Sure enough, the last clue on the scavenger hunt said that the meanie guts parents had turned into pirates and had their treasure. The kids had to present the solution to the puzzle for which they found clues on the hunt in order to get that treasure. I set this whole thing up so that when Corran could see us heading down the path into the the bushes for that last clue, he could pull out spare eyepatches and pirate costume gear and get himself and the other parents suited up.


Anyway, in that 45 minutes that I had the kids going around the park, the cake pretty much melted:

melted chocolate cake

The back of the cake with the chocolate panels drooping down.

melted cake, left side

The left side of the melted cake, showing how the decorations popped off as it melted.

melted cake, right side

The right side. It is saying something about how well I fused the panels together, though, in that the modeling chocolate slid down like a slowly stretching sock as opposed to just falling off. Yay me. Sigh.

The upside is that the gooey dark chocolate buttercream and the warm cake tasted awesome. The entire park area around the cake already smelled like a chocolate factory before the melting, and after…well let’s just say we’re probably lucky we didn’t get get stormed by all of the children in the park.

Plus, the melting added some unexpected fun: the bulging panels eventually popped Caractacus off, which made the children shriek with glee as they watched him fall. Then they grabbed him and clustered around him shouting things like, “I’m going to eat his axe! It tastes like blood!” and “Peo, eat his head!” and “Stab him in the face!” and “No, stab him in the loincloth!” It went pretty Lord of the Flies in the end…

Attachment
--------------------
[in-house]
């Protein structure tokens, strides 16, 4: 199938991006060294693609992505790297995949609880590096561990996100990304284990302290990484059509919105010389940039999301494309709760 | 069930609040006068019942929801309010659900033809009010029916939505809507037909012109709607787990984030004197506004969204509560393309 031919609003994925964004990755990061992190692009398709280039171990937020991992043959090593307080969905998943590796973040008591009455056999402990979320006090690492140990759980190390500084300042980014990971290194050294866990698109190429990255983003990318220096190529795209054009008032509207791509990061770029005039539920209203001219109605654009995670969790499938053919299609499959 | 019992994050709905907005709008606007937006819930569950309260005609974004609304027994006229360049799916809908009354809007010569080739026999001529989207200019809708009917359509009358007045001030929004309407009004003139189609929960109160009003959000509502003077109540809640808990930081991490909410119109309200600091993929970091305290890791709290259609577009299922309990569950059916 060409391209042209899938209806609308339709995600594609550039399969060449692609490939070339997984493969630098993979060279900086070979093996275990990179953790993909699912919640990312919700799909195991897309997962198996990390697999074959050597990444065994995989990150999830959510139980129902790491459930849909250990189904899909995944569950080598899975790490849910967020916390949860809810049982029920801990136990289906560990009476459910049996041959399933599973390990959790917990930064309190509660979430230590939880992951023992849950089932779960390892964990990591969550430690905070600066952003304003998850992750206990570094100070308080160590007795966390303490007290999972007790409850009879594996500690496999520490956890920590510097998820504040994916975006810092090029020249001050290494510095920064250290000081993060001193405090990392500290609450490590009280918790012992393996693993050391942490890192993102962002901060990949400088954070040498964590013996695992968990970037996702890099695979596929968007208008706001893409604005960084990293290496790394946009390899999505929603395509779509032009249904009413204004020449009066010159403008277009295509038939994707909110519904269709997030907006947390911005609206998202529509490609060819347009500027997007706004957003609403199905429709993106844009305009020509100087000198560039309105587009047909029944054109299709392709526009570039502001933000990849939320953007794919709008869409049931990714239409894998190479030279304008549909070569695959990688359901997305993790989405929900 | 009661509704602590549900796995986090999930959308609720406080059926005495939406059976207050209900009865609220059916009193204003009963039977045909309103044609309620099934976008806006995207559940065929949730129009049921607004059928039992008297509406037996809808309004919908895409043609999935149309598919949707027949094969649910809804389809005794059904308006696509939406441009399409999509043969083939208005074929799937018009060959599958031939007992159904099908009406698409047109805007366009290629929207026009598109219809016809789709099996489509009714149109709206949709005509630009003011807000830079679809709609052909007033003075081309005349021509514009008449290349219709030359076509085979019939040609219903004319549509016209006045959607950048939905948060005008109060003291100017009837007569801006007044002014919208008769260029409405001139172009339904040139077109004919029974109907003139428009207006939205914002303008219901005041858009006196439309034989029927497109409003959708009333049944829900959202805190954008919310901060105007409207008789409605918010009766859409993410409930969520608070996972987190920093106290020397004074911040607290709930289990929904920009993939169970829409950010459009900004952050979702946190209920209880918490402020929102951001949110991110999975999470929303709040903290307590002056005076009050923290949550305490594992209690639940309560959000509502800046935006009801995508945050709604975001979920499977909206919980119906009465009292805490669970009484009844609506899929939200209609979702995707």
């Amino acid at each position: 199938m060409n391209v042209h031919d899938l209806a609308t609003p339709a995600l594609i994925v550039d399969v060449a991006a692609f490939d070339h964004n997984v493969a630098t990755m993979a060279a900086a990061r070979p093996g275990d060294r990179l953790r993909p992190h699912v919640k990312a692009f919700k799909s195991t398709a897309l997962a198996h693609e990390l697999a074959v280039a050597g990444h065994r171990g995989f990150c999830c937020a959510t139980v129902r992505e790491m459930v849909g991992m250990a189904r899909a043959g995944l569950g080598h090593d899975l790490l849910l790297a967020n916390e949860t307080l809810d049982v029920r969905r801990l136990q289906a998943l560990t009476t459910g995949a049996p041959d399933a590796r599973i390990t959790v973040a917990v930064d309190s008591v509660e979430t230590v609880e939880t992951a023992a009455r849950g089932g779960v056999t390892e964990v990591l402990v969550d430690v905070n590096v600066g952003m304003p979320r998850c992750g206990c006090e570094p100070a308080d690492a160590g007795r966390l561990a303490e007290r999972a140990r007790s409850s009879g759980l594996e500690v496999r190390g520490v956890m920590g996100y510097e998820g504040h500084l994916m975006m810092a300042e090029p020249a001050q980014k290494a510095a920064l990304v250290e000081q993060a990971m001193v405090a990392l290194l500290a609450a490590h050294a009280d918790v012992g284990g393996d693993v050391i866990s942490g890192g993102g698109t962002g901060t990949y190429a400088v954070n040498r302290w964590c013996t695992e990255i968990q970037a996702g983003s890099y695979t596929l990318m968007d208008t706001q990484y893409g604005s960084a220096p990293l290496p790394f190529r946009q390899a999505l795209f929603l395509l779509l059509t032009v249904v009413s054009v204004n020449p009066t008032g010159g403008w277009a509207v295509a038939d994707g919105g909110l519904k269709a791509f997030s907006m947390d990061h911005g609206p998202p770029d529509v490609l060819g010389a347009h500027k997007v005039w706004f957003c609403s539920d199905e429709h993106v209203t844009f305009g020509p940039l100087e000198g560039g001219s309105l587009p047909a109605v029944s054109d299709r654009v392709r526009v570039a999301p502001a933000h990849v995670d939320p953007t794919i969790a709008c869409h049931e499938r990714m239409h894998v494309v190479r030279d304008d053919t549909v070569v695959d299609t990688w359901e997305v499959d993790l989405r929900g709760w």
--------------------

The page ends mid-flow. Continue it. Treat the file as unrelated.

Death of Caractacus.

A gaggle of little girl pirates horrifically dismembering Caractacus, thus showing him far less mercy than Emperor Claudius. And they say video games cause violence…apparently, so does opera, chocolate, and everything else.

So despite the melting, the cake was a hit and the party a success. And just in case there was any lingering doubt about my complete impropriety as a parent, later that afternoon I gave Robin, Peo, and I matching temporary pirate tattoos left over from the goodie bags:

pirate tattoos

Every four month old should have a matching family tattoo, right?

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This entry was posted in Cake Decorating, Fancy cakes, Figures, General Freakishness, My Recipes, Severe Nerdery, Working With Kids. Bookmark the permalink.

3 Responses to This Is The Very Model Of a Modern Melty Chocolate Cake

  1. The_L says:

    Ooh, pieces of eight! Wait a minute, these are chocolate…OH FALSE ONE! YOU HAVE DECEIVED ME!

    All joking aside, this is an awesome cake, and sounds like a wonderful birthday party. 🙂 I’m sure Peo’s friends will be talking about it for weeks!

  2. @mbt4955 says:

    Uhmmmm, "complete impropriety as a parent" … excuse me? I would have to say you have complete awesomeness (not a word, I know) as a parent. I especially love the picture of Peo singing and hate to have missed the curly chest hair, but I do have a vision of it in my head! Amazing party. Thanks so much for sharing the adventure with us!

  3. Leo says:

    That is cool. Nice